Marketers, Heal Thyselves: Rx to Help the CMO Lifespan
The good news on CMO tenure: It’s going up. The bad news: The rise amounts to less than a full month, at least at business-to-consumer companies. Executive recruiter Spencer Stuart says that B-to-C CMOs now last an average of 23.7 months on the job, up from 22.9 months last year.
What’s behind their lack of longevity has been debated endlessly, but one factor is likely the prevailing tendency to focus narrowly on traditional marketing-communications activities such as advertising rather than adopt an overarching perspective on how marketing can fuel business growth.
That may be changing, according to Prophet’s 2005 State of Marketing Survey. Asked to identify the most critical aspects to achieving future business growth, over one-third of the senior-marketer respondents cited customer service and delivery—hardly typical marketing responsibilities. The old standbys of advertising and promotions each barely eked out a 1% response.
If enough marketers begin to share this view, perhaps by this time next year the average CMO tenure will advance past the 24-month mark.
Still, senior marketers aiming to better position themselves and the marketing function to add real value to the organization have their work cut out for them. The challenges have been a recurring theme of this column since its launch a year ago. A new year makes the timing right to recap three of the most critical prescriptions for change.
First, marketers must do a better job of marrying data with their insights into customer behaviors to create breakthrough programs, products and services that drive business growth. J.C. Penney combined customer demographics with a better understanding of where its brand could play to pinpoint a void in apparel options for middle-age, middle-income female shoppers, filling it in 2004 with “dressy casual” options by designer Nicole Miller. The move appears to be paying off, if JC Penney’s 5% increase in 2004 comparable-store sales is an indicator.
Marketers must also break down the internal barriers–with IT, HR, sales or R&D–that keep the organization from creating more-powerful customer experiences. At Masterfoods USA, a major chunk of a $200 million campaign budget for its Pedigree dog-food line was earmarked for an internal campaign to ensure employees understood, bought into and were prepared to consistently uphold the brand.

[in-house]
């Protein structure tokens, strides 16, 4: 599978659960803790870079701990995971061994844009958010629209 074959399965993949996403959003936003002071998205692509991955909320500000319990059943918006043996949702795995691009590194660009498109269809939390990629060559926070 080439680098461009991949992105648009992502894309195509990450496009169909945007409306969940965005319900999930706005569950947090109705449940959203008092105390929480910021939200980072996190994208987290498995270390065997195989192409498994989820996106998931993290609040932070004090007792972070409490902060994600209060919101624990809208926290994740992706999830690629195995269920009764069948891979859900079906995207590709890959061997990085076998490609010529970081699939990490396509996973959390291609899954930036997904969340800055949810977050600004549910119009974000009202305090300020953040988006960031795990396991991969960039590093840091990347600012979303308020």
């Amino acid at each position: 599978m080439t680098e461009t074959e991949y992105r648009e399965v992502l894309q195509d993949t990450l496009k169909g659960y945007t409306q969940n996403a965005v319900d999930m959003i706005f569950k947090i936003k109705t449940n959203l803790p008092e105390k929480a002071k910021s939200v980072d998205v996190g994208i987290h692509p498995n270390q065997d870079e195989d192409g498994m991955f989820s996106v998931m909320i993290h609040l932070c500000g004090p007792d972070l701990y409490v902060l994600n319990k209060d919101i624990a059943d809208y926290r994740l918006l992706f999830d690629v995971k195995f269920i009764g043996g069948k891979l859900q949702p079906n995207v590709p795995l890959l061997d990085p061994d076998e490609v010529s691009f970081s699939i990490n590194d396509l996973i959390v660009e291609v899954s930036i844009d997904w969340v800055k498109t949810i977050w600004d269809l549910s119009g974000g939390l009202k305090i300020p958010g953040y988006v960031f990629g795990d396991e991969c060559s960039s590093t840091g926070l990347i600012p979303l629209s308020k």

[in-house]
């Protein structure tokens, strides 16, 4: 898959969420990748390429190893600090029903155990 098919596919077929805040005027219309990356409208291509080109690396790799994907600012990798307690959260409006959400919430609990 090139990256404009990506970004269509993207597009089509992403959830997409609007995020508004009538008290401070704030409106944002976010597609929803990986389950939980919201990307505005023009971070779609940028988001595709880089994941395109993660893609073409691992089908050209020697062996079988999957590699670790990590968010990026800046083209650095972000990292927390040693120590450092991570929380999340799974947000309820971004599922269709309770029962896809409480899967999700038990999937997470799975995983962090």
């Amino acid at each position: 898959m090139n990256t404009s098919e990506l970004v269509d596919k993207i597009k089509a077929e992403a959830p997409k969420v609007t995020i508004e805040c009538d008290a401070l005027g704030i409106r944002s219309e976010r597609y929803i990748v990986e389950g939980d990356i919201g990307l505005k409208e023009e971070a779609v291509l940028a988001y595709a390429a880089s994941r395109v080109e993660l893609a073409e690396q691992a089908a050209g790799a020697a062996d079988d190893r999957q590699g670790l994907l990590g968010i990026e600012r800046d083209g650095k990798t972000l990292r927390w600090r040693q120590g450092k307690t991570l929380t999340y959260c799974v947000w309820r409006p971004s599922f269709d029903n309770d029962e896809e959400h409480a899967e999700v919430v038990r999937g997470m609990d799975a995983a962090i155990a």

With such touches as offering pet insurance to employees and facilitating dogfriendly offices, the program was led by marketing, but developed by a team of volunteers from throughout the organization. Finally, in an era of dwindling resources and greater accountability, marketers must learn to break from tradition to allocate resources where they will most effectively impact customers and create enhanced returns. The U.K. mobile carrier 02 Co. has eschewed clever, but undifferentiated, advertising to focus instead on enhancing the customer experience.
Its commitment to less-traditional marketing efforts is demonstrated by highly personalized directmarketing programs and the hiring of 2,000 staffers to provide individualized attention to customers. The payoff: Churn was reduced and customer satisfaction increased, leading to a performance that helped attract a $31 billion suitor in Telefonica in late 2005. Addressing these three challenges won’t cure all that ails the marketing function and limits the lifespan of CMOs. But it will be a starting point for senior marketers committed to improving their survival rates.
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